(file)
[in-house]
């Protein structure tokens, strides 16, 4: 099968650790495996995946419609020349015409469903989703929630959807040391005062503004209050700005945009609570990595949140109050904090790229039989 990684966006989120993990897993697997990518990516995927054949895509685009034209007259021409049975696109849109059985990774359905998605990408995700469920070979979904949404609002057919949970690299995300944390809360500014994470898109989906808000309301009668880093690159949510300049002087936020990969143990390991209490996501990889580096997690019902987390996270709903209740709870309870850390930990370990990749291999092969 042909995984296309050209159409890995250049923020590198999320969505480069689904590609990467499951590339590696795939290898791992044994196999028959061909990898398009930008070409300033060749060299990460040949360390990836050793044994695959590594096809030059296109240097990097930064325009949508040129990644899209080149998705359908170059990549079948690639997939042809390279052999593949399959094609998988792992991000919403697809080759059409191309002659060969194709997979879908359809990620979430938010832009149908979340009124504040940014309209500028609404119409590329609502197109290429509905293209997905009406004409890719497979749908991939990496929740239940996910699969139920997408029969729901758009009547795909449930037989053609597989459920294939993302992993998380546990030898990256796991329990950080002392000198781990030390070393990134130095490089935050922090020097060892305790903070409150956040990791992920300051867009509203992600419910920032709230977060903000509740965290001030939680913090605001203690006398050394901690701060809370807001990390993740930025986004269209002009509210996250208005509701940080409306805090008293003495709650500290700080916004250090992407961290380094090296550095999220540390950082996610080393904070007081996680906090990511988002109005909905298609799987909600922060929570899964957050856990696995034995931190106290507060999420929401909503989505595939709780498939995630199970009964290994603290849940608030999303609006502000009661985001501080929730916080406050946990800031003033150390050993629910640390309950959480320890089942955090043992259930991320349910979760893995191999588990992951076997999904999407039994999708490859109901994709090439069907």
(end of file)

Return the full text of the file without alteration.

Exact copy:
[in-house]
């Protein structure tokens, strides 16, 4: 099968650790495996995946419609020349015409469903989703929630959807040391005062503004209050700005945009609570990595949140109050904090790229039989 990684966006989120993990897993697997990518990516995927054949895509685009034209007259021409049975696109849109059985990774359905998605990408995700469920070979979904949404609002057919949970690299995300944390809360500014994470898109989906808000309301009668880093690159949510300049002087936020990969143990390991209490996501990889580096997690019902987390996270709903209740709870309870850390930990370990990749291999092969 042909995984296309050209159409890995250049923020590198999320969505480069689904590609990467499951590339590696795939290898791992044994196999028959061909990898398009930008070409300033060749060299990460040949360390990836050793044994695959590594096809030059296109240097990097930064325009949508040129990644899209080149998705359908170059990549079948690639997939042809390279052999593949399959094609998988792992991000919403697809080759059409191309002659060969194709997979879908359809990620979430938010832009149908979340009124504040940014309209500028609404119409590329609502197109290429509905293209997905009406004409890719497979749908991939990496929740239940996910699969139920997408029969729901758009009547795909449930037989053609597989459920294939993302992993998380546990030898990256796991329990950080002392000198781990030390070393990134130095490089935050922090020097060892305790903070409150956040990791992920300051867009509203992600419910920032709230977060903000509740965290001030939680913090605001203690006398050394901690701060809370807001990390993740930025986004269209002009509210996250208005509701940080409306805090008293003495709650500290700080916004250090992407961290380094090296550095999220540390950082996610080393904070007081996680906090990511988002109005909905298609799987909600922060929570899964957050856990696995034995931190106290507060999420929401909503989505595939709780498939995630199970009964290994603290849940608030999303609006502000009661985001501080929730916080406050946990800031003033150390050993629910640390309950959480320890089942955090043992259930991320349910979760893995191999588990992951076997999904999407039994999708490859109901994709090439069907």